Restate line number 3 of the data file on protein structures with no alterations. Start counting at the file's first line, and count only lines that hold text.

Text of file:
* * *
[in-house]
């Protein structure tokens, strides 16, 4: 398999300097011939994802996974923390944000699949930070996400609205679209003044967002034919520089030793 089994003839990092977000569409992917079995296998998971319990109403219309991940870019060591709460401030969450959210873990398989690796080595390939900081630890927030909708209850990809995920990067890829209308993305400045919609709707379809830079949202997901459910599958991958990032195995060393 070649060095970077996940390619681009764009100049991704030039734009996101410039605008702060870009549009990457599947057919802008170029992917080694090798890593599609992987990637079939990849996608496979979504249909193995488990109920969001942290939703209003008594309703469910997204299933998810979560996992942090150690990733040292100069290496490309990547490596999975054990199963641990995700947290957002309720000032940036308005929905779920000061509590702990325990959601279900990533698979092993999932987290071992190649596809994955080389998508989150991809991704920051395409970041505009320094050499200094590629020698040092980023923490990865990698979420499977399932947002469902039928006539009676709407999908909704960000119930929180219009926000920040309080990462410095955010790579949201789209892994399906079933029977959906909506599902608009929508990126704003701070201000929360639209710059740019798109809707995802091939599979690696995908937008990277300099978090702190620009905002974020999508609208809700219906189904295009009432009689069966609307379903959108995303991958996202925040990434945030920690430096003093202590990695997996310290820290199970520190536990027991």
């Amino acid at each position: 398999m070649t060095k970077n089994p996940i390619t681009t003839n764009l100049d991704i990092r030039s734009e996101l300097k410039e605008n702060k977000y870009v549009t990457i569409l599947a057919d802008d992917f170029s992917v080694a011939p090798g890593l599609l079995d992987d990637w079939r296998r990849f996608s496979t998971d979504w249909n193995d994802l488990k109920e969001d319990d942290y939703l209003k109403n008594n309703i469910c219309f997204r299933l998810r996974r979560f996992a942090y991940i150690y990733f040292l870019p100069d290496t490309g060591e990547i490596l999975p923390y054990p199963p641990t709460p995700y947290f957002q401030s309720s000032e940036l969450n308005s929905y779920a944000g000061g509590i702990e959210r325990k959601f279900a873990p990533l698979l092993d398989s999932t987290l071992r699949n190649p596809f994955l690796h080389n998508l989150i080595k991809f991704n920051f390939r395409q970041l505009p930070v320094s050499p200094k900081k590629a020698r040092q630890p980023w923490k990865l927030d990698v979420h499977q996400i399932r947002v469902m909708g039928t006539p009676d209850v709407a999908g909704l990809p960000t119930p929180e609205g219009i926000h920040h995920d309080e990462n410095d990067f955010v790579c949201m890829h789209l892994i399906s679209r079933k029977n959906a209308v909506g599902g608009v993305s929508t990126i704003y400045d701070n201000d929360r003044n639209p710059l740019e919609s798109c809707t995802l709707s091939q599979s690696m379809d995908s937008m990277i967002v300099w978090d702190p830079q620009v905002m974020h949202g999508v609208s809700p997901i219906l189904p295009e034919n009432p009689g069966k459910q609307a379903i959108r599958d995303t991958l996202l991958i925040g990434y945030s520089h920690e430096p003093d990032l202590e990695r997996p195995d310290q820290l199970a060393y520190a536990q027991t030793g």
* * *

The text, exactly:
């Amino acid at each position: 398999m070649t060095k970077n089994p996940i390619t681009t003839n764009l100049d991704i990092r030039s734009e996101l300097k410039e605008n702060k977000y870009v549009t990457i569409l599947a057919d802008d992917f170029s992917v080694a011939p090798g890593l599609l079995d992987d990637w079939r296998r990849f996608s496979t998971d979504w249909n193995d994802l488990k109920e969001d319990d942290y939703l209003k109403n008594n309703i469910c219309f997204r299933l998810r996974r979560f996992a942090y991940i150690y990733f040292l870019p100069d290496t490309g060591e990547i490596l999975p923390y054990p199963p641990t709460p995700y947290f957002q401030s309720s000032e940036l969450n308005s929905y779920a944000g000061g509590i702990e959210r325990k959601f279900a873990p990533l698979l092993d398989s999932t987290l071992r699949n190649p596809f994955l690796h080389n998508l989150i080595k991809f991704n920051f390939r395409q970041l505009p930070v320094s050499p200094k900081k590629a020698r040092q630890p980023w923490k990865l927030d990698v979420h499977q996400i399932r947002v469902m909708g039928t006539p009676d209850v709407a999908g909704l990809p960000t119930p929180e609205g219009i926000h920040h995920d309080e990462n410095d990067f955010v790579c949201m890829h789209l892994i399906s679209r079933k029977n959906a209308v909506g599902g608009v993305s929508t990126i704003y400045d701070n201000d929360r003044n639209p710059l740019e919609s798109c809707t995802l709707s091939q599979s690696m379809d995908s937008m990277i967002v300099w978090d702190p830079q620009v905002m974020h949202g999508v609208s809700p997901i219906l189904p295009e034919n009432p009689g069966k459910q609307a379903i959108r599958d995303t991958l996202l991958i925040g990434y945030s520089h920690e430096p003093d990032l202590e990695r997996p195995d310290q820290l199970a060393y520190a536990q027991t030793g």